Tina Benko, Gregg Henry, Teagle F. Bougere, and Elizabeth Marvel. Photo by Joan Marcus.
The reviews are in for Oskar Eustis’ production of Shakespeare’s drama under the stars at the Delacorte Theater, with not-so-subtle references to the Commander in Chief.
Presented by The Public Theater
By William Shakespeare
Directed by Oskar Eustis
Tina Benko, Teagle F. Bougere, Yusef Bulos, Eisa Davis, Robert Gilbert, Gregg Henry, Edward James Hyland, Nikki M. James, Christopher Livingston, Elizabeth Marvel, Chris Myers, Marjan Neshat, Corey Stoll, John Douglas Thompson, Natalie Woolams-Torres, Isabel Arraiza, Erick Betancourt, Mayaa Boateng, Motell Foster, Dash King, Tyler La Marr, Gideon McCarty, Nick Selting, Alexander Shaw, Michael Thatcher, Justin Walker White
Playing through June 18, 2017
Jesse Green – New York Times
In that sense, this “Julius Caesar” is a deeply democratic offering, befitting both the Public and the public — and the times. If in achieving that goal it flirts a little with the violent impulses it otherwise hopes to contain, and risks arousing pro-Trump backlash, that’s unfortunate but forgivable. Mr. Eustis seems to have taken to heart Cassius’s admonition to Brutus when Brutus is still on the fence about taking action. “Think of the world,” he begs. It’s a line that cuts two ways.
Marilyn Stasio – Variety
Brutus is a commanding figure in the Public Theater’s Free Shakespeare in the Park production of “Julius Caesar.” The wily Mark Antony also looms large. But the most fearsome character in the show isn’t standing on stage — not even in the person of a Donald Trump-like Caesar — but instead storming the bleachers and shouting in the aisles. It’s the mindless Roman mob, or, as director Oskar Eustis’s politically slanted production slyly insinuates, it’s the ecstatic mobs at a Trump rally. Although the show whipped up controversy when funders pulled out over right-wing objections, the furor isn’t warranted: Anyone who reads the plays knows Shakespeare’s main message is that no matter how much you want to get rid of your current political leader, don’t kill him.
Jennifer Vanasco – WNYC
Oskar Eustis has slimmed down and sharpened Shakespeare’s “Julius Caesar” to make a stinging political point: Democracy is fragile and Donald Trump is not the worst thing that can happen to America.
Matt Windman – AM New York
With all due respect to the Public Theater and its artistic director Oskar Eustis, was it really appropriate to turn the title character of Shakespeare’s action-packed political thriller “Julius Caesar” into a caricature of Donald Trump?
Frank Scheck – The Hollywood Reporter
Here’s an unsolicited suggestion to artists of all genres: How about laying off mock representations of the murder of the president? As the Kathy Griffin imbroglio recently demonstrated, it’s generally not well-received. More to the point, Donald Trump has been president for less than a year — I know, it feels a lot longer — but using him to make satirical points has already become cliché. Case in point: the Shakespeare in the Park production of Julius Caesar, in which the assassinated title character is portrayed as you-know-who, an artistic choice that inevitably has raised eyebrows over at Fox News.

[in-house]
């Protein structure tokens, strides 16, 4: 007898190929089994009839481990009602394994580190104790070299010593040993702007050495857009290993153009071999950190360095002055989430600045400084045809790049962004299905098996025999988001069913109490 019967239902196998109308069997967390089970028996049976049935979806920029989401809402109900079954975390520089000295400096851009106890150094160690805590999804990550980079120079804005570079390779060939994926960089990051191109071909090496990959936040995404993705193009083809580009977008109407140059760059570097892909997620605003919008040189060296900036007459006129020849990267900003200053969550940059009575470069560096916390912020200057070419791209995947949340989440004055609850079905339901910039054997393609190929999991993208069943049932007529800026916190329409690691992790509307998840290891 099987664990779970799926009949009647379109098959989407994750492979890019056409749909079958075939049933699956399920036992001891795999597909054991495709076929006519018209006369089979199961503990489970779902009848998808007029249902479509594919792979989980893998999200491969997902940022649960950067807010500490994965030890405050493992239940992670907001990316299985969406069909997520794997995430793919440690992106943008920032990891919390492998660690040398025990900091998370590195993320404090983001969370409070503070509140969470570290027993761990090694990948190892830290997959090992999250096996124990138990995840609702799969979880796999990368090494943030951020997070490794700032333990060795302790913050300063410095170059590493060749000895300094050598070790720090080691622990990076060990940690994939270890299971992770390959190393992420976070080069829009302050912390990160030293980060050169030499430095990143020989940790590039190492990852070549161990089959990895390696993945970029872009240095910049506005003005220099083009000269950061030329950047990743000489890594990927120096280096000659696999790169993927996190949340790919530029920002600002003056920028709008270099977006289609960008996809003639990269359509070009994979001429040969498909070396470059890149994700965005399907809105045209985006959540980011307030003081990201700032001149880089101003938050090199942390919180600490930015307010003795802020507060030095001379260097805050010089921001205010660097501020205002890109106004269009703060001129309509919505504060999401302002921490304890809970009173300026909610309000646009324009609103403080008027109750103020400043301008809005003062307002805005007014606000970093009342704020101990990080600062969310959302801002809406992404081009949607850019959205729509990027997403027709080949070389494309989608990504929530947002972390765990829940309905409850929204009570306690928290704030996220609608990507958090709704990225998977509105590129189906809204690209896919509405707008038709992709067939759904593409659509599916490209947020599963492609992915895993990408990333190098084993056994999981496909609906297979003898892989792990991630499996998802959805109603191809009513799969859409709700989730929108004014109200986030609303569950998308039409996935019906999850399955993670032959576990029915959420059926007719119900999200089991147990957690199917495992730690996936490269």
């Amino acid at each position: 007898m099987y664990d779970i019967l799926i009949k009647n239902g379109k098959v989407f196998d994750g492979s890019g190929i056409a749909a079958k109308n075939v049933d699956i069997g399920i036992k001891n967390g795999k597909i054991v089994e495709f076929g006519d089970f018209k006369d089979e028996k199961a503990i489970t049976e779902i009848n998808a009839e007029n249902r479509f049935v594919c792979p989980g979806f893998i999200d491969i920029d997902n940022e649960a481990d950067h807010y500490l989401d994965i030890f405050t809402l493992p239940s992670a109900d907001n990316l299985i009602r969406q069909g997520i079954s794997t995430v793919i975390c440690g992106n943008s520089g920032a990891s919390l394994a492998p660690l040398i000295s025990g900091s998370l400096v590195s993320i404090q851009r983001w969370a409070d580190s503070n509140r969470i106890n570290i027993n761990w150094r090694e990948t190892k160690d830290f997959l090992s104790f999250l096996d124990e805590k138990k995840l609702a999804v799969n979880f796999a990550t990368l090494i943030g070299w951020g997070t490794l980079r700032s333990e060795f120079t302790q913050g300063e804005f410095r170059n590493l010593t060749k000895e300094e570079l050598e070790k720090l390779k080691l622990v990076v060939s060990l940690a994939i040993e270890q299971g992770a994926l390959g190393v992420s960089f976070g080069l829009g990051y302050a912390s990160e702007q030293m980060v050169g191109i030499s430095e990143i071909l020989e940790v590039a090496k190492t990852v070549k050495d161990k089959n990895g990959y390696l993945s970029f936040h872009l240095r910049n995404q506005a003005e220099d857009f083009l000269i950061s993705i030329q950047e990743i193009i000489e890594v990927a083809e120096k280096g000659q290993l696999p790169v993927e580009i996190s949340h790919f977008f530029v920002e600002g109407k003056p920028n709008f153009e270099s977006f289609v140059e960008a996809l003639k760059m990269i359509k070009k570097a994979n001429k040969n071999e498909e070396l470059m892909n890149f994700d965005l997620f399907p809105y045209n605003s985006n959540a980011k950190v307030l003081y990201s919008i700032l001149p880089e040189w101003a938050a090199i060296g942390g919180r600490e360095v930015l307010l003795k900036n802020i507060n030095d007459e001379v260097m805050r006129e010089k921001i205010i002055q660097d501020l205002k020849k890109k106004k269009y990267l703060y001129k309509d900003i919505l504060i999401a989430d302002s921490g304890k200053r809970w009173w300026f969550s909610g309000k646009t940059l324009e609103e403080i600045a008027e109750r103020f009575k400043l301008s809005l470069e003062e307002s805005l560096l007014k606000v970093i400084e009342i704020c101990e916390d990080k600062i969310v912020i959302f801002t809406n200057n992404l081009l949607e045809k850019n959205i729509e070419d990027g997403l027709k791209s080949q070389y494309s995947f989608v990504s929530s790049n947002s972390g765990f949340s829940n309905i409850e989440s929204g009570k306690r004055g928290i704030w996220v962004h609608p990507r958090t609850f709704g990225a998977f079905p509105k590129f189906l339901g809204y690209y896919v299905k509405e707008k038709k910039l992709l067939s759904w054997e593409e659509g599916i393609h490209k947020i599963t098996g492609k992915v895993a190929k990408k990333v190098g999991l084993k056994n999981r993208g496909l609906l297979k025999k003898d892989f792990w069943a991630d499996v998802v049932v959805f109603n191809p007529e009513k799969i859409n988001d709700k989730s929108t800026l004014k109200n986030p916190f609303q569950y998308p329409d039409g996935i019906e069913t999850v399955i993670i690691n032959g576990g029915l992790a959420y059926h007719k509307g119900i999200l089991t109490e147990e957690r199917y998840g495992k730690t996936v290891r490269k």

Elizabeth Vincetelli – Newsday
Oskar Eustis’ modern-dress staging at Shakespeare in the Park draws parallels, too — in broad strokes with thick Sharpies and neon-colored highlighters.
Jeremy Gerard – Deadline
The murder at the Delacorte comes about half way through this trim, 2-hour, intermissionless production. The crowd hooted at Caesar and Calpurnia’s entrance, as if from the bowels of a Roman Trump Tower. But there was no laughter, indeed silence ruled, during the assassination scene. No one walked out or laughed, either. It was a breath-bating moment in a very good production whose singular drawback is that, like John McCain’s questioning of James Comey, it makes no sense.
Jose Solis – StageBuddy
It’s significant that as the play begins we see a wall with thoughts and notes aligned under two columns: I Mourn For/I Hope For. That message in David Rockwell’s clever set design sets the mood for what turns out to be an introspective production in which we are reminded that indeed the fault is in ourselves, the stars shining over Central Park remain innocent and impotent shining their light on how we exercise our wisdom, or our lack thereof.
Devan Coggan – Entertainment Weekly
Caesar isn’t 100-percent analogous with our times, and the show can get a little heavy-handed in trying to draw parallels between 44 B.C. and 2017. (Protesters wear pink pussy hats and Guy Fawkes masks, while Caesar’s supporters don red baseball hats that read: “Build Rome in a day.”) But the Public’s production is less interested in setting up a perfect analogy than it is in using Caesar as a jumping-off point, sparking discussion about power and justice. Bringing these complicated themes to the public for free is a worthwhile cause — which is why it’s such a shame that Delta, Bank of America, and others have withdrawn support for Shakespeare in the Park over the staging. Although the Public’s version isn’t perfect, it’s a worthy attempt to bring Shakespeare’s most deeply democratic work into the present, with a lively, contemplative production. What could be more noble than that?